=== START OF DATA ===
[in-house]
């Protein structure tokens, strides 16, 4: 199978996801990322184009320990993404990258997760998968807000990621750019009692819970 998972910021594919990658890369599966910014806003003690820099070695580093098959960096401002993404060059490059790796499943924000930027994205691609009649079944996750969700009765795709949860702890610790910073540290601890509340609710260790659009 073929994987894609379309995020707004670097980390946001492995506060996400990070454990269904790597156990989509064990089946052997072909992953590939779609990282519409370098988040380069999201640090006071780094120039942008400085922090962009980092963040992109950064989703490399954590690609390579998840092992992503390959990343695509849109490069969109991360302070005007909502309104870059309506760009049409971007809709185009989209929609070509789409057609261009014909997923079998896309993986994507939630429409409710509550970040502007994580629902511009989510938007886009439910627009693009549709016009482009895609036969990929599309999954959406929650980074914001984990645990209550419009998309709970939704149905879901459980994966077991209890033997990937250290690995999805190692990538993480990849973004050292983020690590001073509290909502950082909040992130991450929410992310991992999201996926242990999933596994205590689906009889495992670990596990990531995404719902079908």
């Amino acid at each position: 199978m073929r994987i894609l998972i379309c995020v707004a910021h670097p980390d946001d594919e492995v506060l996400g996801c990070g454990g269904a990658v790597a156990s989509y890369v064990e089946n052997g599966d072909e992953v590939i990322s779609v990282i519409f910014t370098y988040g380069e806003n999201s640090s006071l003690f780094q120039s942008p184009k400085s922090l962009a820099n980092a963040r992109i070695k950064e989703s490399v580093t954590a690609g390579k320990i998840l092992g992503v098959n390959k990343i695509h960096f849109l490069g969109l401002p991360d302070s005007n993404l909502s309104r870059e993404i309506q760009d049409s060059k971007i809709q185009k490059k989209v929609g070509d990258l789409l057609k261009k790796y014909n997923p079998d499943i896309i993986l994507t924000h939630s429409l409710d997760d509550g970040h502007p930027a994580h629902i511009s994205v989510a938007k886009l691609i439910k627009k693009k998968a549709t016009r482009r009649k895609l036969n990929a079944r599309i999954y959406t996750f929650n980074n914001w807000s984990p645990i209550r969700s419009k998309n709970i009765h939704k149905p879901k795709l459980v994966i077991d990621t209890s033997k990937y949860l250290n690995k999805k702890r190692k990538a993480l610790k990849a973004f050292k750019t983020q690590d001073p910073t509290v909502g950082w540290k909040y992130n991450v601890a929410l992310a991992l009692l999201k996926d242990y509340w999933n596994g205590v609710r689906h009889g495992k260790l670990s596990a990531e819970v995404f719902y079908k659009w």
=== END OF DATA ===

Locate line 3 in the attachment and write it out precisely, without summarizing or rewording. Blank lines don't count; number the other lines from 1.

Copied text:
């Amino acid at each position: 199978m073929r994987i894609l998972i379309c995020v707004a910021h670097p980390d946001d594919e492995v506060l996400g996801c990070g454990g269904a990658v790597a156990s989509y890369v064990e089946n052997g599966d072909e992953v590939i990322s779609v990282i519409f910014t370098y988040g380069e806003n999201s640090s006071l003690f780094q120039s942008p184009k400085s922090l962009a820099n980092a963040r992109i070695k950064e989703s490399v580093t954590a690609g390579k320990i998840l092992g992503v098959n390959k990343i695509h960096f849109l490069g969109l401002p991360d302070s005007n993404l909502s309104r870059e993404i309506q760009d049409s060059k971007i809709q185009k490059k989209v929609g070509d990258l789409l057609k261009k790796y014909n997923p079998d499943i896309i993986l994507t924000h939630s429409l409710d997760d509550g970040h502007p930027a994580h629902i511009s994205v989510a938007k886009l691609i439910k627009k693009k998968a549709t016009r482009r009649k895609l036969n990929a079944r599309i999954y959406t996750f929650n980074n914001w807000s984990p645990i209550r969700s419009k998309n709970i009765h939704k149905p879901k795709l459980v994966i077991d990621t209890s033997k990937y949860l250290n690995k999805k702890r190692k990538a993480l610790k990849a973004f050292k750019t983020q690590d001073p910073t509290v909502g950082w540290k909040y992130n991450v601890a929410l992310a991992l009692l999201k996926d242990y509340w999933n596994g205590v609710r689906h009889g495992k260790l670990s596990a990531e819970v995404f719902y079908k659009w």